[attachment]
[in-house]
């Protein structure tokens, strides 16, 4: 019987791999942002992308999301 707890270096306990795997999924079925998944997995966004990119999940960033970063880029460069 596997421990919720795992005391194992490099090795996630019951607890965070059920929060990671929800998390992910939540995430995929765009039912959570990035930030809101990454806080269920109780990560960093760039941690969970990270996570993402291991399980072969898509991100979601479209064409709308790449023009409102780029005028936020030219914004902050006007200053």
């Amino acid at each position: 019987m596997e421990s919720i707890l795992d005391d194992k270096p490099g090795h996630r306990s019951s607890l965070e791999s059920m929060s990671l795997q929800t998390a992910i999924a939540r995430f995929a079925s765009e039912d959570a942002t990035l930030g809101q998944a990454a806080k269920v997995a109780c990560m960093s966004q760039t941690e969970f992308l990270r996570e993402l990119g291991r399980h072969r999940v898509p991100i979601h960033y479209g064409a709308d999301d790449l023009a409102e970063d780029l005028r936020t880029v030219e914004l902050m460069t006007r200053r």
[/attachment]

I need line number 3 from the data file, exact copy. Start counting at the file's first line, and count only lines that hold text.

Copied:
């Amino acid at each position: 019987m596997e421990s919720i707890l795992d005391d194992k270096p490099g090795h996630r306990s019951s607890l965070e791999s059920m929060s990671l795997q929800t998390a992910i999924a939540r995430f995929a079925s765009e039912d959570a942002t990035l930030g809101q998944a990454a806080k269920v997995a109780c990560m960093s966004q760039t941690e969970f992308l990270r996570e993402l990119g291991r399980h072969r999940v898509p991100i979601h960033y479209g064409a709308d999301d790449l023009a409102e970063d780029l005028r936020t880029v030219e914004l902050m460069t006007r200053r």